8 excellent money saving tips – from real people

You might read a huge number of money saving tips on the internet only to end up asking yourself if people really do the things they claim! Some ideas look great on paper but aren’t practical to really apply to life.

To cut through the theory we’ve talked to hundreds of real people about the money saving tactics and strategies they use in their lives – and we’ve collected together what we think are the best 8.

See if any of the following advice would benefit your finances…

“Plan your meals”

Planning what you eat might sound boring – but what a week’s worth of meal planning might lack in spontaneity, it more than makes up for with savings.

Studies find that the average UK household wastes around £500 worth of food every year – either though poor planning that results in out-of-date items being thrown away, or serving large portions that aren’t eaten.

If you can sit down at the start of the week and plot at least 4-5 days worth of eating you’ll see a noticeable decrease in your shopping bills over the course of a month.

“Plan for unexpected big costs”

75% of people report having an unexpected large cost or bill to pay at some point each year. That might be a big fuel bill, a painful MOT or even something life changing like a funeral or divorce – and however it’s occurred, struggling with money around this time is likely to be a challenge.

They key here is to remove the impact of these unexpected instances as much as is possible – and the best way to do that is to save. Putting away just a small amount each month means you’re less likely to need to raid your savings frequently – meaning it’s there when the unexpected inevitably occurs.

“Don’t cut out things you love because of money”

Telling you to continue spending money on things you enjoy doing might sound like the opposite of a money saving tip – but this comes from an ‘all things in moderation’ point of view.

Life can be difficult if you have nothing at all that you enjoy doing – so if money’s tight, the key is understanding how much you need to pursue your hobby or interest then budgeting that.

When you remove the things you enjoy from life you’re likely to end up rebelling against your own rules and doing them anyway. It’s better to have a measured approach to the things you love – rather than getting frustrated, spending a fortune and feeling guilty about it thereafter.

“Use cash envelopes to manage your money”

Your money has to be allocated to different things through the month – yet it sits in your account as one large sum.

This can make it difficult to think ahead and anticipate all your spending – and for that reason, breaking your money down into different ‘pots’ or envelopes can be a really helpful way of keeping tabs on exactly what you’re spending.

For example, you might find that you would like a night out – but, after a couple of glasses of wine, find that it’s overly easy to just get your debit card out and have a couple more. If you’ve got a definite limit on what you can spend then you know as that runs out – safeguarding your earnings for other vital elements of life.

“Make saving an outgoing”

With saving money there’s a very definite right and wrong way to go about it! The wrong way is hoping that there’s some money left in your account at the end of the month – then considering that ‘savings’ – it’s actually not, it’s just money you haven’t spent yet.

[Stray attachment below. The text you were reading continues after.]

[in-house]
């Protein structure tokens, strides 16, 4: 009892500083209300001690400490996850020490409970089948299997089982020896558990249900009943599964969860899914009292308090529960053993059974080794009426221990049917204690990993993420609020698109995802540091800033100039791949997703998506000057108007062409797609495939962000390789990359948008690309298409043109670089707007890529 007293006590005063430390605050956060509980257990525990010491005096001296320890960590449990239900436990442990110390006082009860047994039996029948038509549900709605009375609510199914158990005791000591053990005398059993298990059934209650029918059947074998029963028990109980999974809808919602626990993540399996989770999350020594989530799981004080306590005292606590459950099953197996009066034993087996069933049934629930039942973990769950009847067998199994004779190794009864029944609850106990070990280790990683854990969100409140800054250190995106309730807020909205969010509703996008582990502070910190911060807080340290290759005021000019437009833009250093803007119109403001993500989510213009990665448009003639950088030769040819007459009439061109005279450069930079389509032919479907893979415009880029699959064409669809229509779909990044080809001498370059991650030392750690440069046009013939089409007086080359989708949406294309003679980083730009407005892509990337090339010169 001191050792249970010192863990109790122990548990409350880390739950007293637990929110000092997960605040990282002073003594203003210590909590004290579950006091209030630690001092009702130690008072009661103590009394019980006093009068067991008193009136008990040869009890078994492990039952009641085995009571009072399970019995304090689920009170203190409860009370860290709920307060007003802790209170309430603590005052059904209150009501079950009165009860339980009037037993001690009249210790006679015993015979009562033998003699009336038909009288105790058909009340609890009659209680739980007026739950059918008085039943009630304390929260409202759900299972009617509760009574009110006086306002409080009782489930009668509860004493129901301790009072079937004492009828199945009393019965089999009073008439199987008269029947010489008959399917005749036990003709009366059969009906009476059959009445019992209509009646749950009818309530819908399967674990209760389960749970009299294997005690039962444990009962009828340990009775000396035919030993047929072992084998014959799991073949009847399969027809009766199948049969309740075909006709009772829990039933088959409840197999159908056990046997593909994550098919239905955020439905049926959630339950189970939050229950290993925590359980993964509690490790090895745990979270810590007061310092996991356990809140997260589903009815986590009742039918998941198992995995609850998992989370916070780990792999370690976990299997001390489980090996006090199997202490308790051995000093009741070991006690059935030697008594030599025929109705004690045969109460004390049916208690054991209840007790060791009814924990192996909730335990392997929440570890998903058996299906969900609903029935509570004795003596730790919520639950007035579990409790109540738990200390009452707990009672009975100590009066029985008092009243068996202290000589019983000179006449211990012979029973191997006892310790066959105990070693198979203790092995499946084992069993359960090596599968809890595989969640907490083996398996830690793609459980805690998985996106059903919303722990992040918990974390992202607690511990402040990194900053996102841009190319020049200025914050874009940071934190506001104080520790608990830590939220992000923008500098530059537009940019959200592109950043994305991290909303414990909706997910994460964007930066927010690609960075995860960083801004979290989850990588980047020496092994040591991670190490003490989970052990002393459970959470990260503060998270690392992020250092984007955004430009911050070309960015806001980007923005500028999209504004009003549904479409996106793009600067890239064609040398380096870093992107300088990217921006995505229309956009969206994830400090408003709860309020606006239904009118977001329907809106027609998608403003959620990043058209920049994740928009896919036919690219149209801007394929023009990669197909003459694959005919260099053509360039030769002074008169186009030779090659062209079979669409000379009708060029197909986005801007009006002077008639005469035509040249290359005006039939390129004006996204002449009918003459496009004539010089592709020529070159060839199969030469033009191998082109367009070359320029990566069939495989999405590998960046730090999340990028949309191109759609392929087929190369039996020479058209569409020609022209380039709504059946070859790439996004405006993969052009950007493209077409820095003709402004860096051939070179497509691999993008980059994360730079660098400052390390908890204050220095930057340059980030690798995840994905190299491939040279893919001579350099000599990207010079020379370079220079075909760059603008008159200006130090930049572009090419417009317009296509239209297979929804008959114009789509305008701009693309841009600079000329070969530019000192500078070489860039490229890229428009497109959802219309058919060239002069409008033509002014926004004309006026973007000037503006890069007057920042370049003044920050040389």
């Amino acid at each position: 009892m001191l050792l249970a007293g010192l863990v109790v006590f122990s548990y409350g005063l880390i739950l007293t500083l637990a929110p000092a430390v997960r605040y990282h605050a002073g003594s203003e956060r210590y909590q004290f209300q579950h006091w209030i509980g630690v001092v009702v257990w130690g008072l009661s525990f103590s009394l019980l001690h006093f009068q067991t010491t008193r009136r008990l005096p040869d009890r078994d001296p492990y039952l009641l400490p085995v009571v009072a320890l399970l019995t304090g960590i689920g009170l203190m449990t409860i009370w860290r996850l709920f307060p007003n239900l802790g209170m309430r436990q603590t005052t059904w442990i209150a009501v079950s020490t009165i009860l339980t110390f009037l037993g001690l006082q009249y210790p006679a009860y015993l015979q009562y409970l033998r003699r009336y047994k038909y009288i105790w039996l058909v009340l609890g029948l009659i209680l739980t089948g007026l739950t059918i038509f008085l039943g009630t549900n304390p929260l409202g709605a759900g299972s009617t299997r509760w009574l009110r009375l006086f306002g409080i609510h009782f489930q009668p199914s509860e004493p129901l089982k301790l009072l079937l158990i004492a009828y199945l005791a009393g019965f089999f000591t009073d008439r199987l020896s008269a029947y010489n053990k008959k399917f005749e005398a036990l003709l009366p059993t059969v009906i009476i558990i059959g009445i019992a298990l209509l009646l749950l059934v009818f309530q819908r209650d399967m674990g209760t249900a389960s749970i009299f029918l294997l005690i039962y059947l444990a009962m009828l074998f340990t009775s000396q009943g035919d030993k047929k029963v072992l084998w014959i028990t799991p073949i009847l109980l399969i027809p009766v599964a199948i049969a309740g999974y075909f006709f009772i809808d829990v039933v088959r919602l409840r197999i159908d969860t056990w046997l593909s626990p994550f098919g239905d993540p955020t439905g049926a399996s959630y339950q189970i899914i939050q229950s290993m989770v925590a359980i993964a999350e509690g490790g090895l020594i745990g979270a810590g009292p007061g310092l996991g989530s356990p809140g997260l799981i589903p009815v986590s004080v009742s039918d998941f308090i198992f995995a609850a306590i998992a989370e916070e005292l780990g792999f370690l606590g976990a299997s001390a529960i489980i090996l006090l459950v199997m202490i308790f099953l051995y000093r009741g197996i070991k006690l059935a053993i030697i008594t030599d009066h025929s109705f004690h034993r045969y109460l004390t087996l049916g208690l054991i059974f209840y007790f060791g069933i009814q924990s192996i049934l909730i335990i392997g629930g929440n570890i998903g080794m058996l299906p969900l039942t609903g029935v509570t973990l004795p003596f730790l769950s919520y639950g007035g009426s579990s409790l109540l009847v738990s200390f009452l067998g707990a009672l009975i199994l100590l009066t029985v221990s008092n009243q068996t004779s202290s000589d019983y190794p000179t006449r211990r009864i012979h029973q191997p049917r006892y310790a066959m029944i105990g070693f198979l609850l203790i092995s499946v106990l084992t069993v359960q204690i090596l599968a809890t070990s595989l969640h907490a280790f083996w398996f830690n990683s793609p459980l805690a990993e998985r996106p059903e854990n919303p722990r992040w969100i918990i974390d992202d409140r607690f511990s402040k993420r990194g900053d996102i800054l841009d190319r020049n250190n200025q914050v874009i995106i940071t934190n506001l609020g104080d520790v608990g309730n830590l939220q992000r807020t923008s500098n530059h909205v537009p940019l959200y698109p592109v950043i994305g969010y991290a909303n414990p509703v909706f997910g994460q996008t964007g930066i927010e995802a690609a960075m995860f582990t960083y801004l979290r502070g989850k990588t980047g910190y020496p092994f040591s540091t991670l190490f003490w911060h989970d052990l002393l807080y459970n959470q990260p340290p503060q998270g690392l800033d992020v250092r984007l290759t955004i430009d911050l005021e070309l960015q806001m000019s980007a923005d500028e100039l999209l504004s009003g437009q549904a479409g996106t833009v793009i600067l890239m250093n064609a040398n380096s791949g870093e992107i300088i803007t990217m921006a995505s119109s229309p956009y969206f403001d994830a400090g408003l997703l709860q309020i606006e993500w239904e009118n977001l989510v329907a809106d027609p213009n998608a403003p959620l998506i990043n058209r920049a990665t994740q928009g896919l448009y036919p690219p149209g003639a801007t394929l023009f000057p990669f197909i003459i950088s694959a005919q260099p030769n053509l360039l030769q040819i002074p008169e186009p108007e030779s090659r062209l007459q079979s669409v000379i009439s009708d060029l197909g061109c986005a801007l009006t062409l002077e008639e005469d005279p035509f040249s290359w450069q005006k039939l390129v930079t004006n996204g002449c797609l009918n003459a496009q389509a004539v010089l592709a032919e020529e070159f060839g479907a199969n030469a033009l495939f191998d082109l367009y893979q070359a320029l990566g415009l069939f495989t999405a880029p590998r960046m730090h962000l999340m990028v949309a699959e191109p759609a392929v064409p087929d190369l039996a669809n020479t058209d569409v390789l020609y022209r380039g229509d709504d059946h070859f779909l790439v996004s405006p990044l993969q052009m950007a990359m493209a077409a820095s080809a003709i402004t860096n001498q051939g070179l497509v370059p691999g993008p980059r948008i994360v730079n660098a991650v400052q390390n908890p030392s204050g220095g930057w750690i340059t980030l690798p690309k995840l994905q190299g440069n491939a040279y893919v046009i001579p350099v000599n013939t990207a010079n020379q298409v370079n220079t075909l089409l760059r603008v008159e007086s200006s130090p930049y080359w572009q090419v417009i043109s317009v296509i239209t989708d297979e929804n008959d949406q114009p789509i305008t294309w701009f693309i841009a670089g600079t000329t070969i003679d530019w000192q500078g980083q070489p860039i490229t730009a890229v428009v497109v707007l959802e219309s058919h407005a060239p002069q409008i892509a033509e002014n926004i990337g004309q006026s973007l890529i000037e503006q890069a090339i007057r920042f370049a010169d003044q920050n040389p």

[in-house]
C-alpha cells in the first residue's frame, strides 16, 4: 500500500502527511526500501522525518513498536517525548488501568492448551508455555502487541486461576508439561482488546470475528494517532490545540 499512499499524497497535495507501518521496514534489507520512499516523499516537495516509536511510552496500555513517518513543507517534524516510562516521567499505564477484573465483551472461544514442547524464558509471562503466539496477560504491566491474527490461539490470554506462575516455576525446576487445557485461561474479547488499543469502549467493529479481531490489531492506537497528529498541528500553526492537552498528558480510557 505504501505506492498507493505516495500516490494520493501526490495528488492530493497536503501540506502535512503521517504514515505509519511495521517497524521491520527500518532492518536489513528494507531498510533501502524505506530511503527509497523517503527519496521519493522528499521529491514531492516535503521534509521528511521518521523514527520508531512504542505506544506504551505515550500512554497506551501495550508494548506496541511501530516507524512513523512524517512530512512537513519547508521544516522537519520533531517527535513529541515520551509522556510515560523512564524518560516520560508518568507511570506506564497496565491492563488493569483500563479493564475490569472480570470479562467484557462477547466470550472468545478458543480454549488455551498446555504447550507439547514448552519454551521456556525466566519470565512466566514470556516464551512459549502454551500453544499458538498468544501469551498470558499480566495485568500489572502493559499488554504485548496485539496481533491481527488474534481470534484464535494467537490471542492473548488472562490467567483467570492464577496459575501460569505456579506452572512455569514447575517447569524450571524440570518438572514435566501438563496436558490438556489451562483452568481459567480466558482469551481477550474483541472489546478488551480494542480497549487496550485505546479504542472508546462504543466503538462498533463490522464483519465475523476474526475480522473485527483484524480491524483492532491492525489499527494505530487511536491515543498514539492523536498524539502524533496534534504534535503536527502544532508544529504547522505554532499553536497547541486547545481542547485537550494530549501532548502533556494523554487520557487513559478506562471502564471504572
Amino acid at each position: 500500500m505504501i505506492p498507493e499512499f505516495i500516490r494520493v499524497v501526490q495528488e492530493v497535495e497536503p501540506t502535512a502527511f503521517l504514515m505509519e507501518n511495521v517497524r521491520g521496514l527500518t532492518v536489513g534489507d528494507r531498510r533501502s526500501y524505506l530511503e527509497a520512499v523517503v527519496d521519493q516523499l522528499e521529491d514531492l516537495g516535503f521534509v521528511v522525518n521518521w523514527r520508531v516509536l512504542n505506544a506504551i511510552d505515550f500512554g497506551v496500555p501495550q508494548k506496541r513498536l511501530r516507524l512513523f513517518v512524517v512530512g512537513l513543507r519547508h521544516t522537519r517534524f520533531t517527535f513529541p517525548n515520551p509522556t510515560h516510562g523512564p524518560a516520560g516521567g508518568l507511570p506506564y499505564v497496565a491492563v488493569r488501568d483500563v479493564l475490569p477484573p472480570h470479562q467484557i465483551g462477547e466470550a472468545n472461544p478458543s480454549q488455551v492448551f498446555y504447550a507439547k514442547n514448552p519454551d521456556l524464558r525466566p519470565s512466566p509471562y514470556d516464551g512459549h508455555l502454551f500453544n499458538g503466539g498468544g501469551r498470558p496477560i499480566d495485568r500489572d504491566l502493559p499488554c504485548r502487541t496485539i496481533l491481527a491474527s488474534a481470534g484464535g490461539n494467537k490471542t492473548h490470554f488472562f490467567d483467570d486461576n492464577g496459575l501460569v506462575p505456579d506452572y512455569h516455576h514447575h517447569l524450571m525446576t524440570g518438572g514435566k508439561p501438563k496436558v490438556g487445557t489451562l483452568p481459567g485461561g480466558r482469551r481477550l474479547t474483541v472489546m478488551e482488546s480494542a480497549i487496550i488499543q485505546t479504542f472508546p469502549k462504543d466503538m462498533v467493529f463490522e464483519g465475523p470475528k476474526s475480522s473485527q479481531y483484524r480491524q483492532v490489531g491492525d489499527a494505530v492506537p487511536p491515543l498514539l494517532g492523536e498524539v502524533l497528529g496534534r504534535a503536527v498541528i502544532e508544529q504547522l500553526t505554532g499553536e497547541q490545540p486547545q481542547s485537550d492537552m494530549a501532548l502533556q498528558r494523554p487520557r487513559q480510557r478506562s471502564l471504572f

On the other hand, setting up a savings account and then a further standing order that takes money out of your current account soon after you’ve been paid is likely to end up with you actually saving.

It doesn’t have to be much either – in fact, it’s proven that smaller amounts are likely to build up more steadily than larger amounts that you set aside, then find you need to ‘raid’ before the month is through.

“Remove your card details from websites you use a lot!”

Click, click, done. That’s how simple is can be to buy a product if a website has your card details saved.

While this is great for convenience, it’s also very very good for emptying your bank account quickly – and once an item is bought, you’re far less likely to change your mind and send it back, even if you do regret a quick decision.

Where possible, delete your card details from the sites that have them stored. The process of just entering your details each time you make a purchase is likely to slow you down and make you double check whether or not you need this quick purchase…

“Have a cupboard day”

It’s almost inevitable that you’ll end up food that gets overlooked each day and pushed to the back of the cupboard or freezer drawer.

If you commit to one meal a week being from otherwise overlooked cupboard supplies you do two things – reduce your shopping bill for the week – and prevent the waste that comes when you find an out of date can of soup that you forgot you had…

“Don’t pay for expensive phone insurance”

Paying for mobile phone insurance can add between £8-£20 pounds to your phone bill each month – an amount that really adds up over the year, especially if you’re a family of mobile users.

The same amount of ‘gadget cover’ added to your household insurance policy is likely to only cost a few pounds for all the household’s smart phones, so it can make a lot of sense to do this, rather than taking out expensive individual policies.

Of course, you should make sure that the cover is at least the same, paying attention to claim limits and excess payments – but most insurance companies will be willing to up your cover – still at a fraction of the price of dedicated insurance.

 

 

James Jones

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